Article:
Our countdown of the greatest Olympic athletes for each event group continues with the men’s combined events
For nearly 10 years, Francis Morgan Thompson, better known as ‘Daley’, ruled the decathlon world. The multi-talented, highly competitive and controversial performer was not only better than his rivals, he also practised relentlessly and famously trained twice on a Christmas Day. This dedication and self-belief brought him the ultimate prize – two Olympic gold medals.
His position among the pantheon of athletics greats needs no justification: world champion in 1983, European champion in 1982 and 1986, Commonwealth champion in 1978, 1982 and 1986, and, of course, Olympic champion in 1980 and 1984. His right to the crown as Britain’s most successful athlete of all-time is almost unchallenged and his popularity and sheer watchability go unrivalled even to this day. He recorded four world decathlon records (8648 in 1980, 8730 and 8774 in 1982, 8847 in 1984), three world junior records 1976-7, and 10 UK and Commonwealth records 1976-84.
Aged 14, Thompson was introduced to his local athletics club by his headmaster. He made an immediate impression, and the following summer he was fourth in the 200m at the English Schools. On leaving school it was not long before he was on top of the podium when he won the 60m gold at the AAA Junior Championships in 1975.
Having shown great talent for the varied aspects of athletics, Thompson took part in his first decathlon during the summer of that year and by the end of the season he held the UK junior record. He progressed at such a rate that he made the British team for the Olympic Games in Montreal in 1976, which opened 13 days before his 18th birthday. He finished in 18th place with 7330 points, but by the time of the next Olympics it would be all about him.
At the 1980 Games in Moscow he dominated the event from start to finish. After a halfway lead of 264 points, the world record was there for the taking. Poor weather on the second day ruined his hopes, yet he still recorded the fifth highest total in history, becoming the Olympic champion with 8405.
Four years later in Los Angeles he again stamped his authority from the start over his great rival Jürgen Hingsen from West Germany. After the first day he led with a world record total of 4633 and going into the last event he needed just 4:34.8 over 1500m to set new figures – his time was 0.2sec short and he missed the world record by just one point.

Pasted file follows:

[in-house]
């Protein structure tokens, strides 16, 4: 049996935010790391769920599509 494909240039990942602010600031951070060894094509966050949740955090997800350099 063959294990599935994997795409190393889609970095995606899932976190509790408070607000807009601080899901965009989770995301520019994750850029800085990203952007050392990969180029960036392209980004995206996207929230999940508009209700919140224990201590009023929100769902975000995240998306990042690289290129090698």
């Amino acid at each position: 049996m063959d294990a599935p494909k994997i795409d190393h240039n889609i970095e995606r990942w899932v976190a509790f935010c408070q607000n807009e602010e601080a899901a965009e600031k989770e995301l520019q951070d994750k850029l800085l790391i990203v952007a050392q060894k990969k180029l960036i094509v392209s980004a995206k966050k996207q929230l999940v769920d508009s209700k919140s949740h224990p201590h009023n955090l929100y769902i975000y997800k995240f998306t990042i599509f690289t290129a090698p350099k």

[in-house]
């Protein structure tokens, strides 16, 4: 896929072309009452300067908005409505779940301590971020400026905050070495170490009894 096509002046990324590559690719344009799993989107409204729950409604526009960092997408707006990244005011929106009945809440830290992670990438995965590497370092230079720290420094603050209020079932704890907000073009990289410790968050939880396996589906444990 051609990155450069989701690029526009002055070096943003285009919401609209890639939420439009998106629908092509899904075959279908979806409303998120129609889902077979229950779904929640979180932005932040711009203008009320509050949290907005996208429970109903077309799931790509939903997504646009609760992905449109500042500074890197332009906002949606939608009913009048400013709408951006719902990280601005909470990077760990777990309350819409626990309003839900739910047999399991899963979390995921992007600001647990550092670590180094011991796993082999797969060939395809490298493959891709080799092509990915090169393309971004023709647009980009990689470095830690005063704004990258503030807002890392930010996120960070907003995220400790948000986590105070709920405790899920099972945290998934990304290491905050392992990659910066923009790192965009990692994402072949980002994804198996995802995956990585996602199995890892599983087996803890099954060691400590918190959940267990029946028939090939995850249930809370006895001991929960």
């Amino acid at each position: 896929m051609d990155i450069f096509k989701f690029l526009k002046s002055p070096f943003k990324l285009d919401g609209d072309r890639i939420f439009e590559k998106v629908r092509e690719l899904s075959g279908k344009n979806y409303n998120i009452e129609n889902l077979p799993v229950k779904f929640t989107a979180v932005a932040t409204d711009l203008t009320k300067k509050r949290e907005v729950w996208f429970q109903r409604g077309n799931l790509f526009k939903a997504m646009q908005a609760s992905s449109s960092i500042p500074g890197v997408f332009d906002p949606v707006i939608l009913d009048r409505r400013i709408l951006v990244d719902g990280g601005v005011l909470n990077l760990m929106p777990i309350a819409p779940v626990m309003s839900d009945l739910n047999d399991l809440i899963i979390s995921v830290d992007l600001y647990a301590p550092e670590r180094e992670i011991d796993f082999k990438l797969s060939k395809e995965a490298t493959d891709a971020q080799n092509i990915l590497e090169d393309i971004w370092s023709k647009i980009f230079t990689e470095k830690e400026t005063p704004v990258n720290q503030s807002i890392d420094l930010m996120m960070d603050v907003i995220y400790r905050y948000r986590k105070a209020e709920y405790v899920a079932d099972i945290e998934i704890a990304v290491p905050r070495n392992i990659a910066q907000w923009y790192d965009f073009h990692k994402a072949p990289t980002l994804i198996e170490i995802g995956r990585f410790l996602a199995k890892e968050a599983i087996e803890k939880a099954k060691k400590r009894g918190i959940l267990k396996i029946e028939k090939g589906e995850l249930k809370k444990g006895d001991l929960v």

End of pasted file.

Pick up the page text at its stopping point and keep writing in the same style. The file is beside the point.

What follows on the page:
A back injury marred the defence of his world title in 1987 when he finished only ninth in Rome before missing out on a medal at the Olympic Games in Seoul a year later where he was fourth. After an operation to remove a bone growth in his left knee in 1989 and further injuries, he was unable to achieve his goal of a fifth Olympics in 1992 and on that day at Crystal Palace he announced his retirement.
The other athletes who received votes from readers of Athletics Weekly.
The American won the Olympic decathlon gold in 1948, then successfully defended his title four years later in Helsinki, setting a world record of 7887 and becoming the first man to win back-to-back Olympic decathlon titles.
Made his Olympic debut in Sydney 2000, taking the silver medal. One year later he had broken the world record and became the first man to score more than 9000 points. In 2004 he won the Olympic title and broke the Olympic record with 8893. His 9026 is the longest-standing decathlon world record in the post-war era.
Finished a close second to Sebrle at the Athens Olympics, but had another shot at glory four years later in Beijing and succeeded. Although his score of 8791 was 29 points lower than his silver medal-winning score from 2004, it was more than enough to take gold and his 250-point winning margin was the largest in Olympic history.
After exploding on to the scene in 1991 and winning the world title, the American would have been the favourite to win Olympic gold in 1992, but he bombed out of the US Trials after failing to register a height in the pole vault. He missed out on the Barcelona Games, but ended the year with a world record of 8891. He gained Olympic redemption four years later on US soil in Atlanta, winning gold with 8824.
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